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Between Ballinskelligs Bay and Lough Currane (lake) on a narrow isthmus lies the coastal village of Waterville. Flanked by two championship 18-hole golf courses, one to the north and the other to the south, this small town of 496 residents is a bundle of surprises.

Waterville began as a village in the 1800s and although it remains a small village, you will never be short of something outdoorsy to do. There's a plethora of walking and cycling routes with both easy and difficult levels. The Equestrian Centre conducts pony camps, horsemanship courses and beach rides. The Sea Synergy is a marine awareness and activity centre, with their main objective to educate about marine life and ocean conservation. Operated by marine biologist and ecologists, the organisation runs educational adventure tours and summer camps for kids and teens.

A walk on the promenade will bring you to a statue of Charlie Chaplin who enjoyed Waterville so much that for a decade he returned every year for holidays with his family. Obtaining permission from the Charlie Chaplin estate, Waterville hosts the annual Charlie Chaplin Comedy Film Festival.

When the first transatlantic cable was installed in 1858 between Newfoundland Canada and Valentia Island near Waterville it didn't come without its problems. Working for a mere three weeks due to weak cables, it took five further attempts across nine years to eventually succeed in maintaining a lasting connection. The Atlantic Telegraph Co. had a monopoly over the industry and as a result the Commercial Cable Company from New York was established to break the monopoly and reduce prices by successfully installing cables in 1884 from Waterville to Nova Scotia. This brought a hive of activity into the village and the need for more housing to accommodate company personnel who settled in the area. Waterville became the European hub for the Company and at its peak was the largest cable station in the world.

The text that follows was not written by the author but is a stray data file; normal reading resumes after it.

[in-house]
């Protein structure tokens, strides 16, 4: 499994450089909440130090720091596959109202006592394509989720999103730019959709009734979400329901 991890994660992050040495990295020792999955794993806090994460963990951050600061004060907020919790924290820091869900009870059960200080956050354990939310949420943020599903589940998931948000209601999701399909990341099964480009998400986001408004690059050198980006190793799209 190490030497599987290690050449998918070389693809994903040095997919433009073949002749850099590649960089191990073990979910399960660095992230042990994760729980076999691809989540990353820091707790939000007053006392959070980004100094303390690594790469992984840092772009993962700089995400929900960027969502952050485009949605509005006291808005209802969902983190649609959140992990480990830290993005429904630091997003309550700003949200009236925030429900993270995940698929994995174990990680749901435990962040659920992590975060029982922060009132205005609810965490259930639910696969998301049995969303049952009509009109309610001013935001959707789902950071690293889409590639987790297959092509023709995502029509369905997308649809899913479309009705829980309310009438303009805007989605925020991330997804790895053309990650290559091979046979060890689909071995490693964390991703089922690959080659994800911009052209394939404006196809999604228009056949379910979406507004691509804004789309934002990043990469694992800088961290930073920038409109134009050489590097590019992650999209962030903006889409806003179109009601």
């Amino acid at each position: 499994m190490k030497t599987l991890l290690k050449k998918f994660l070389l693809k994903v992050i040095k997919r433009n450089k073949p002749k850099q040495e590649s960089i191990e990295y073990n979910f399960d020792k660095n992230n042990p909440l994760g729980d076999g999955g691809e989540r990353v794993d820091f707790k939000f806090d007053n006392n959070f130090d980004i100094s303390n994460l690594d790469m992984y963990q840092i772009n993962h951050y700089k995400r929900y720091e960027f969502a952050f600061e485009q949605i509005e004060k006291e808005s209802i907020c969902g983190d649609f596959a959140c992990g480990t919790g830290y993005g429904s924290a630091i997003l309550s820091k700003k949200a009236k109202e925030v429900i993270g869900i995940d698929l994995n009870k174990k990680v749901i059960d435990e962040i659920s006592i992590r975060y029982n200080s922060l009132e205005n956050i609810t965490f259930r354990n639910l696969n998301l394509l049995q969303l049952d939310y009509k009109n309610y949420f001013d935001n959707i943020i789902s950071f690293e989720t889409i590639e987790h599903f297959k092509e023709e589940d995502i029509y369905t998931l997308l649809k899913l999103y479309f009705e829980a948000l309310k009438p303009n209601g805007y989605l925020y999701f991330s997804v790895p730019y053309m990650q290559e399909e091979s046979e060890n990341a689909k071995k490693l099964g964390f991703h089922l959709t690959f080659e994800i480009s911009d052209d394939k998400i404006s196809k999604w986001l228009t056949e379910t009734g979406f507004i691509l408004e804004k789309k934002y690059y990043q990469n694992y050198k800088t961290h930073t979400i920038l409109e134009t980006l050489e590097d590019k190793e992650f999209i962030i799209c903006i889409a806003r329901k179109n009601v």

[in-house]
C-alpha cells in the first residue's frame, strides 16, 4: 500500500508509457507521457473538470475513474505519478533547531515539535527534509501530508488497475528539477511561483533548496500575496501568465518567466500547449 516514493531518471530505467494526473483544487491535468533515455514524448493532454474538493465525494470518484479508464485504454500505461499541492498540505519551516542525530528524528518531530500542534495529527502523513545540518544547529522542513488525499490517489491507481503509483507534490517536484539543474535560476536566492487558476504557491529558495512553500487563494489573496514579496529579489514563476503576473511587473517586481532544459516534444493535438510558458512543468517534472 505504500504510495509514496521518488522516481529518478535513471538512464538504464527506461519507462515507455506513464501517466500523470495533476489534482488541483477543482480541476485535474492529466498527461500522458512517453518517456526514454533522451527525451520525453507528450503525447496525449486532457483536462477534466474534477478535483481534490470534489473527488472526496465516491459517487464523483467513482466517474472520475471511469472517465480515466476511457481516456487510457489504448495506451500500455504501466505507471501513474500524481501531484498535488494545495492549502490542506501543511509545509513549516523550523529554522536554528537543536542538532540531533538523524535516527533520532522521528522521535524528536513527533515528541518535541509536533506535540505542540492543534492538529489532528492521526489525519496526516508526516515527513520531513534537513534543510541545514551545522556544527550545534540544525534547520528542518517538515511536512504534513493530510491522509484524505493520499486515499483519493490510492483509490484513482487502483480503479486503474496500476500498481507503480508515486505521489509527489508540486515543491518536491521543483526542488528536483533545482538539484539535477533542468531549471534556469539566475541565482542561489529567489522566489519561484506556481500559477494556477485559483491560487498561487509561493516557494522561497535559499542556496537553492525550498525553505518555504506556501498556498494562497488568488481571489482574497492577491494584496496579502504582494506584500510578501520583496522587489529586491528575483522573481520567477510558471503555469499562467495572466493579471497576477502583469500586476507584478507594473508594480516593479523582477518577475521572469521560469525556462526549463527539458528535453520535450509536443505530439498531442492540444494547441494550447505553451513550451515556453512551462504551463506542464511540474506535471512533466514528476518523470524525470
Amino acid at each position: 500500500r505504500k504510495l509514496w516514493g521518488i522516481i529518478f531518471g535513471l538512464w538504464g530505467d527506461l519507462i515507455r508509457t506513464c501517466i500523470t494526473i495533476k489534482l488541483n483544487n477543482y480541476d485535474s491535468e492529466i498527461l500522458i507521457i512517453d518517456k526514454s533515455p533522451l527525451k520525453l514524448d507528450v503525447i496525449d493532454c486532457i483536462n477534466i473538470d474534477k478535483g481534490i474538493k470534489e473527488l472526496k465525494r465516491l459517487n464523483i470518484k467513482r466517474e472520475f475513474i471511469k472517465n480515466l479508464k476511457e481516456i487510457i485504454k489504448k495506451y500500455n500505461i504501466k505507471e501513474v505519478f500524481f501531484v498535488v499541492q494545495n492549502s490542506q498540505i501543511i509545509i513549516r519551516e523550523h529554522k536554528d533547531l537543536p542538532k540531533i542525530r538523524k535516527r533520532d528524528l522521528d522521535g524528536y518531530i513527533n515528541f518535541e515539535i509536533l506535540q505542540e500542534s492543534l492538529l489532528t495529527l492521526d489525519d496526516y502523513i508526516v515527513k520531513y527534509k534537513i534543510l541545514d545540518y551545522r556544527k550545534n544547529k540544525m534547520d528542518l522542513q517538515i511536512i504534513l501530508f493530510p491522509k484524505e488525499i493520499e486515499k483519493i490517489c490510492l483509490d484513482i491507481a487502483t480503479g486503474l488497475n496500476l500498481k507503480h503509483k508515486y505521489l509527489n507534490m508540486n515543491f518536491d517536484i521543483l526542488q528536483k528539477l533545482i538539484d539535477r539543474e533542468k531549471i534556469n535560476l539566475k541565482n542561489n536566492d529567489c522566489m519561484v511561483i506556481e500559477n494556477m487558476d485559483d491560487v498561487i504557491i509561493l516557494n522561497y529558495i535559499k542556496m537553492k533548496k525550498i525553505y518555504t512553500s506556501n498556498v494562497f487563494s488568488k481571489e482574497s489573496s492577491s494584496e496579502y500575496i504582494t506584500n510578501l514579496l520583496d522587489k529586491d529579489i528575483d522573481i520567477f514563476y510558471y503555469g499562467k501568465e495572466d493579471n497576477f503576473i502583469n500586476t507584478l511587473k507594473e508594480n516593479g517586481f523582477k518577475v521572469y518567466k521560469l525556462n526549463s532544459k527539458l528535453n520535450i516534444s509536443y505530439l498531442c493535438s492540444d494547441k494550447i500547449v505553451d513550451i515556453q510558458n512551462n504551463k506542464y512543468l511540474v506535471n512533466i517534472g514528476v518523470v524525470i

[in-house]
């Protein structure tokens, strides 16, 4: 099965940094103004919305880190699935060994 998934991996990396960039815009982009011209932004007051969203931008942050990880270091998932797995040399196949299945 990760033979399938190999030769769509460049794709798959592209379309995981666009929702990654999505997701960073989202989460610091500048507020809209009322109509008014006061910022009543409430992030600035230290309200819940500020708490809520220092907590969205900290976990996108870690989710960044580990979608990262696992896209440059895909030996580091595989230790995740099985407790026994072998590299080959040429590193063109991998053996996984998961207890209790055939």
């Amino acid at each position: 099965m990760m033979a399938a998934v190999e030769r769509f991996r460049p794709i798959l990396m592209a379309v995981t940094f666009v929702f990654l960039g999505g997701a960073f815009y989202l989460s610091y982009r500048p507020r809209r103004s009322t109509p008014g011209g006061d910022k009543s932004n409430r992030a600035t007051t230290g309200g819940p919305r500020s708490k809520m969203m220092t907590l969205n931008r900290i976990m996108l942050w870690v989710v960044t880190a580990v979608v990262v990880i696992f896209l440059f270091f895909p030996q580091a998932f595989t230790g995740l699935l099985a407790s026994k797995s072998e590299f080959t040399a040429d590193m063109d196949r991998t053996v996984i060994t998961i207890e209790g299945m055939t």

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As you make your way towards Portmagee, you'll be veering off the Ring of Kerry onto a small country road called the Skellig Ring. An extension of the Ring of Kerry, this quiet coastal route with the ever-present Atlantic Ocean to the left, takes you through small villages and mountains of the Iveragh Peninsula.

Along the way make a pitstop in the village of Ballinskelligs and walk in the footsteps of the Skellig Monks along the foreshore to the 12th century abbey. The abbey became the land base for the monks who came from Skellig Michael island. From the Abbey a short walk away is McCarthy Mór Tower, thought to be a 16th century tower house on a small isthmus that once belonged to the McCarthy's, chieftains in Cork and Kerry at that time.

As you continue on lookout for the 1000ft high Kerry Cliffs with uninterrupted views of Puffin Island, an uninhabited island home to numerous seabirds and puffins; Skellig Islands, two uninhabited islands of which the bigger one known as Skellig Michael, is the site of a 6th century Christian monastery; and the wild Atlantic waves crashing against the cliff-face.